CLEVELAND, OH (CelebrityAccess) — Michael Stanley, a singer-songwriter who scored hits in the 1980s with “He Can’t Love You” and “In the Heartland”, and who later became a longtime radio host at Cleveland’s classic rock station WNCX, has died. He was 72.
According to a statement from WNCX, Stanley died at his home on March 5th from lung cancer.
His family also confirmed his death via social media, writing: “Michael battled lung cancer for seven months with the same strength and dignity he carried throughout his life. He will always be remembered as a loving father, brother, husband, a loyal friend, and the leader of one of Cleveland’s most successful rock bands.”
Born Michael Stanley Gee, Stanley grew up near Cleveland, graduating first from Rocky River High School and then attending Hiram College on a basketball scholarship. While still in college, Stanley found his musical calling and joined the band Silk, which released “Smooth As Silk” in 1969 on ABC Records.
Four years later, while working as a manager of a local record store, he released his first solo album, the eponymously-named “Michael Stanley” via Tumbleweed Records, quickly followed that same year with “Friends and Legends” on MCA.
That same year, Stanley teamed up with singer-songwriter–lead guitarist Jonah Koslen, bassist Daniel Pecchio, and drummer Tommy Dobeck, to form the Michael Stanley Band. The group, known as MSB by fans, quickled gained a loyal following in the Cleveland market.
In 1981, broke through to mainstream success with the release of “He Can’t Love You” and “Falling in Love Again” which peaked at #33 and #64, respectively, on the Billboard Hot 100.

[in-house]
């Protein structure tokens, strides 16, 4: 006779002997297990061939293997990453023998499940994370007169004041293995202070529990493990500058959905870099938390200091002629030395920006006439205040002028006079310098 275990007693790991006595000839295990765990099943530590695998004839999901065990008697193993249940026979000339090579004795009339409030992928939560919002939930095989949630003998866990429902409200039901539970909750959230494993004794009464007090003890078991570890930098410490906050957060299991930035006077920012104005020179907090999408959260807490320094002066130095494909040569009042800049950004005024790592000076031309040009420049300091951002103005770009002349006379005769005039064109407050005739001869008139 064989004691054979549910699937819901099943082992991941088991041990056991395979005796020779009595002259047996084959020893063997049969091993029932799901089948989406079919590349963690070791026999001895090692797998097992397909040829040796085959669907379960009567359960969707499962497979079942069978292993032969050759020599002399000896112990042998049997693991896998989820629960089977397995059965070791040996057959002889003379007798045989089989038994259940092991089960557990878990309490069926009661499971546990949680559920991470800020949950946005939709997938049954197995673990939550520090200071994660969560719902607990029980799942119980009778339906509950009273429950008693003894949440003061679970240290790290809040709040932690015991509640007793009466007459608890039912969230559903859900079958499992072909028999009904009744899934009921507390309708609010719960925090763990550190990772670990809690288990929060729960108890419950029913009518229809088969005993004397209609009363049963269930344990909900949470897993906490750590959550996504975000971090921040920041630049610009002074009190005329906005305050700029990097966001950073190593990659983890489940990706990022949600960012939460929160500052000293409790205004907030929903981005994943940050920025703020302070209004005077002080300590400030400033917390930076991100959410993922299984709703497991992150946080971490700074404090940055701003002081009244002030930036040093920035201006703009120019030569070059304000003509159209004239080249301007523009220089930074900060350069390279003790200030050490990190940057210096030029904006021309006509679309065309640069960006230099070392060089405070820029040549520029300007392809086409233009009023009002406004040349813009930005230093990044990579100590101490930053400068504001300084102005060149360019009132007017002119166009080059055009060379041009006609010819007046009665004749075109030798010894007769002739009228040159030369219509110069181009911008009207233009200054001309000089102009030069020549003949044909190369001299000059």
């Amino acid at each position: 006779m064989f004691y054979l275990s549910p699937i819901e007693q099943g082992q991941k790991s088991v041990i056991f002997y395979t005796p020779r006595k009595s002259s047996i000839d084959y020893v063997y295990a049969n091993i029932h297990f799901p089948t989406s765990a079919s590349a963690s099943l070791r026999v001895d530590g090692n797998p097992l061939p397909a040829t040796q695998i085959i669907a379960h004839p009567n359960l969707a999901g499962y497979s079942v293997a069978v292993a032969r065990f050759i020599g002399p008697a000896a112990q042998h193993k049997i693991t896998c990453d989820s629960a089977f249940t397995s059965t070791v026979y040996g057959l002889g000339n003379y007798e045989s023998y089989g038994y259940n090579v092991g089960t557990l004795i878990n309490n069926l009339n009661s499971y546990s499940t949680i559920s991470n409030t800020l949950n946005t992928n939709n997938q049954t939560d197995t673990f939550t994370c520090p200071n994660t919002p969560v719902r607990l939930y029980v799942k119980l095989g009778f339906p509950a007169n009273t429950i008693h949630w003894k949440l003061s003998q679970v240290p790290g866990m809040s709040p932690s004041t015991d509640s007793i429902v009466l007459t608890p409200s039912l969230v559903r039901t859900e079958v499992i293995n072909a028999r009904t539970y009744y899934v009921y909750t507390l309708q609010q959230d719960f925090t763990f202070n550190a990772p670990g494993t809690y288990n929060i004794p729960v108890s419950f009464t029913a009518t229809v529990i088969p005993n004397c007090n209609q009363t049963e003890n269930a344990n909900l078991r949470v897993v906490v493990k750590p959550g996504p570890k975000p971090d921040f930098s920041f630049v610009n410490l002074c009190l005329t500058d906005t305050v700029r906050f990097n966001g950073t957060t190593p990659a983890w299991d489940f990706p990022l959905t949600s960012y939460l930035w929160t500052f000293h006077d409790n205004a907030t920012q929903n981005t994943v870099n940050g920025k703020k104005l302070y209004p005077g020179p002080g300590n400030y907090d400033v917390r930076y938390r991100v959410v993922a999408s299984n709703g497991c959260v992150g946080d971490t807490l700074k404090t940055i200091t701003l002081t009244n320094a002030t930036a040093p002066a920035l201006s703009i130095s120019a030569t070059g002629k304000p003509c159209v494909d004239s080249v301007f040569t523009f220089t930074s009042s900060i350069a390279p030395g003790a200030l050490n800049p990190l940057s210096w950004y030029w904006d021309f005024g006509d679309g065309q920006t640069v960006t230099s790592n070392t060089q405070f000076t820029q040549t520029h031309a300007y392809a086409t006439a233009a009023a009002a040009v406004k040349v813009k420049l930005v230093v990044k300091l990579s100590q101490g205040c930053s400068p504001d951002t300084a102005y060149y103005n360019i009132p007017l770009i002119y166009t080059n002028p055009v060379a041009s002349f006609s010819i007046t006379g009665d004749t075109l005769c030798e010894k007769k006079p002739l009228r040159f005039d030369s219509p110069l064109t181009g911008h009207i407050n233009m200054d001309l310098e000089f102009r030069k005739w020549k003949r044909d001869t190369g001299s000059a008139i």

Despite their early success, MSB parted ways in 1986 with a final series of 12 performances at the Front Row Theater in Cleveland.
Following the dissolution of MSB, Stanley continued to record and perform around the region, both as Michael Stanley and Friends, and with the Resonators.
In the wake of MSB, Stanley also landed a job as co-host of WJW Channel 8′s “PM Magazine”, winning 11 local Emmy Awards for his contributions, according to the Cleveland Plain Dealer.
As well, he spent more than 30 years on the radio at Cleveland’s classic rock station WNCX, handling the afternoon shift as well as Saturday mornings.
“He was so emblematic of that raging heart that doesn’t care that it’s gonna lose — it’s still gonna leave everything on the field. And when he wrote those songs, those kids in a city where the river caught on fire and the lake died, they felt like their lives mattered,” music critic and author Holly Gleason told Cleveland.com. “If you were a kid coming of age in Cleveland in the ’70s or the ’80s, he was our hand on the brass ring.”
Stanley’s family will hold a private memorial service. The family requests contributions in his memory to the Cleveland Food Bank (www.greaterclevelandfoodbank.org) and/or the Cleveland Animal Protective League (www.clevelandapl.org).
Stanley is survived by wife, his two daughters, his sister, a niece and five grandchildren.